2. Avoid the two pit falls when in search of USP: To do this you have to search just the new features list for USP’s and do not miss to look outside the core competency.
3. Don’t just limit with serving the pain: Value proposition is a promise a product or an offering makes to its end customer. Typically, an equation of not just helping meet the current need but also make the customer future ready.
4. Getting the right balance-messaging: A product positioning message is a promise from the provider to the customer/consumer. So your messaging has to be honest, not to overboard that it does resonate with the customer and not to ordinary that it doesn’t stick or create a lasting impact.
5. Breaking the Bias: As a Product Manager, you should be able to break a bias that comes from your product owner, Strategic teams, developers, and the company itself in terms of chalking out what the product can do right now and giving insights back to them about what further enhancements would be required in the product to have a stronger product positioning.
About the Author
Manila Rauniyar – Senior Director Product Marketing at Clear
Frequently Asked Questions
Product positioning is basically a strategic exercise used to determine the position of a product or service within the market.
Product positioning involves identifying the unique features of your product compared to competitors and effectively communicating the value of the product to potential customers.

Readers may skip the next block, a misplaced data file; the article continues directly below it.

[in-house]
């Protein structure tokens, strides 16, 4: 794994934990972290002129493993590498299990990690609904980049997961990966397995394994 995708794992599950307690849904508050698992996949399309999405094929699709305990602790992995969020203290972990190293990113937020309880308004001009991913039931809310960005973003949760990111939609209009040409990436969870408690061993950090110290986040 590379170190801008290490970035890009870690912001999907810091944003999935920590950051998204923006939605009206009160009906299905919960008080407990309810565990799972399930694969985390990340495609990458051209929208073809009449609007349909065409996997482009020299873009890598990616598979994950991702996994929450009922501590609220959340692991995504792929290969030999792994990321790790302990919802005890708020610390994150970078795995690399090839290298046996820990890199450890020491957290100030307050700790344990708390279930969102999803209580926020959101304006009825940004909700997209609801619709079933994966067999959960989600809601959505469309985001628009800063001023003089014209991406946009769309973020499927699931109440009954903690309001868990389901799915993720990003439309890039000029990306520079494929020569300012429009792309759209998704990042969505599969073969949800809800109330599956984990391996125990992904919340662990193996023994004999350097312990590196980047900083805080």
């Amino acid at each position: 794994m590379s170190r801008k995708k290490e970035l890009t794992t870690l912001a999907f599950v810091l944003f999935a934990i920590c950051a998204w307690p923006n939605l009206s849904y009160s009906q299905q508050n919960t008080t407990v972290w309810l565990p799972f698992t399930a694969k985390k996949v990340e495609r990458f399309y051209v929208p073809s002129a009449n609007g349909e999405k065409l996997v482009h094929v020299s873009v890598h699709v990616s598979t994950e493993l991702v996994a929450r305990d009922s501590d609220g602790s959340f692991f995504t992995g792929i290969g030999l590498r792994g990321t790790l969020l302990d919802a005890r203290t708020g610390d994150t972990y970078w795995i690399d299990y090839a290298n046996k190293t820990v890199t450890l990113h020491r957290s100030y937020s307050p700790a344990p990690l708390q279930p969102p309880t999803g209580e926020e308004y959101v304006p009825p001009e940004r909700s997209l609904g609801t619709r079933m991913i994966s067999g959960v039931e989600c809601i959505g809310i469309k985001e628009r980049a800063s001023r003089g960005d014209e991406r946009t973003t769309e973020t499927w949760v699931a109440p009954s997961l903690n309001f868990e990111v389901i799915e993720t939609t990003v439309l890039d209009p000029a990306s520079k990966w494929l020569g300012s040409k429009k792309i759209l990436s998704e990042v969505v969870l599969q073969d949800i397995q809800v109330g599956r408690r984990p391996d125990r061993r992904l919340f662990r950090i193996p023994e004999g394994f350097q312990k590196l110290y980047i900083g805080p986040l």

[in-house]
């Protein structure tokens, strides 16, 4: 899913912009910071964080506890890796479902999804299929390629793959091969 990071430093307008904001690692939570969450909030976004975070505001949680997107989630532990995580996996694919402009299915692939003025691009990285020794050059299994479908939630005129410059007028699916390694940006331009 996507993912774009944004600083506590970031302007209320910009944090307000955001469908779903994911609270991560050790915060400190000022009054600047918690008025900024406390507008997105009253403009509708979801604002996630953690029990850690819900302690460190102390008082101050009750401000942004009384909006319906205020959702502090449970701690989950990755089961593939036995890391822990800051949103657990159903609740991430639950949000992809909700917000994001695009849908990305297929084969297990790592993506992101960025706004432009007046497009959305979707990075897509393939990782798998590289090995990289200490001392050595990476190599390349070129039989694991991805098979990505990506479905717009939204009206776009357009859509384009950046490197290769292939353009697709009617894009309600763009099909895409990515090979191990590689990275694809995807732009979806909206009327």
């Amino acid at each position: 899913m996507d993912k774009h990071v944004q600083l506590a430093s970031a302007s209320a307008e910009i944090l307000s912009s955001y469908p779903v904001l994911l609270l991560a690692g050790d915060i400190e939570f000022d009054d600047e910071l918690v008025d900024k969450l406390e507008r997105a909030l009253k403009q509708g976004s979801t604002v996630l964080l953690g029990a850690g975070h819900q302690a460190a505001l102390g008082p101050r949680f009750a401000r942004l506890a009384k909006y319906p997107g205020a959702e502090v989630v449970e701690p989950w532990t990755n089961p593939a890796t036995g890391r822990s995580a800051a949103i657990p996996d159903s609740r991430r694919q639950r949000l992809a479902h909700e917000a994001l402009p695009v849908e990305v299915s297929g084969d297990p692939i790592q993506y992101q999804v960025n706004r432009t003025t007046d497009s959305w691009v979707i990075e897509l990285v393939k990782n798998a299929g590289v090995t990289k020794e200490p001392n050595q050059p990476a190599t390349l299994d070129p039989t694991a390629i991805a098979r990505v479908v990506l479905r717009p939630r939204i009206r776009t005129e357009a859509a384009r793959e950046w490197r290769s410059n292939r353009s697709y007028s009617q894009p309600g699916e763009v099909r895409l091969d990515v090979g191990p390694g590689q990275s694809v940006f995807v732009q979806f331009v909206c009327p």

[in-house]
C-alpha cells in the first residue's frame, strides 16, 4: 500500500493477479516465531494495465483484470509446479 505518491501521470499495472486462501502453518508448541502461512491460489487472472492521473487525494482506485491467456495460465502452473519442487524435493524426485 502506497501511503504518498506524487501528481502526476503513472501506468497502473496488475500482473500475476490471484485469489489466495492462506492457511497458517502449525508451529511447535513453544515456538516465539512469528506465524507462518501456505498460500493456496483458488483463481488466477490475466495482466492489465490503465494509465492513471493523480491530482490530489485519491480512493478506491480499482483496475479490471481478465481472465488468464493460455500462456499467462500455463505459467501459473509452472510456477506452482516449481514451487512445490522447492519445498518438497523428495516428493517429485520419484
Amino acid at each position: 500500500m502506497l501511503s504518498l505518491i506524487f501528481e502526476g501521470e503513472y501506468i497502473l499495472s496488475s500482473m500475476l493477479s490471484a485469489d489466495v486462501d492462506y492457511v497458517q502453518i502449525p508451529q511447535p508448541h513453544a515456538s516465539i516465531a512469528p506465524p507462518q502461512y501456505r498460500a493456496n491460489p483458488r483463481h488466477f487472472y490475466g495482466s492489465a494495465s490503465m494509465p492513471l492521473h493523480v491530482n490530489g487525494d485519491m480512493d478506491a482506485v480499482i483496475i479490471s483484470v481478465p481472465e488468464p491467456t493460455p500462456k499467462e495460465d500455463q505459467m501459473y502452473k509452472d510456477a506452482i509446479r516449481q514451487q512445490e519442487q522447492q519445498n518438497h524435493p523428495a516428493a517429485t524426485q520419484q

Knowing your target audience helps tailor your messaging to their specific needs and preferences, ensuring your product positioning efforts are relevant and effective.
The four types of product positioning are
- Value Positioning
- Attribute Positioning
- Price Positioning
- Competitor Positioning
Product positioning refers to how a product is perceived by consumers in relation to other products in the market. Its role is to create a distinct image and identity for the product in the minds of the target audience. Effective product positioning helps a company differentiate its offerings, communicate unique benefits, and attract the right customers.
Product positioning strategy is the plan or approach a company uses to establish a specific position for its product in the market. It involves identifying the unique selling points (USPs) of the product, understanding the target audience's needs and preferences, and then crafting marketing messages and tactics to convey the product's value proposition effectively.
Product positioning is crucial because it directly impacts a product's success in the market. It helps a company stand out in a crowded marketplace, resonates with the right audience, and fosters brand loyalty. Effective positioning can lead to increased sales, market share, and long-term profitability.
Product positioning is the process of defining how a product occupies a distinct place in consumers' minds. There are several types of product positioning:
- Attribute-based positioning: Emphasizing specific product features or attributes.
- Benefit-based positioning: Focusing on the benefits or advantages of using the product.
- Price-based positioning: Positioning the product based on its price relative to competitors.
- User-based positioning: Positioning the product for a specific user group or persona.
- Competitor-based positioning: Positioning the product by comparing it to competitors.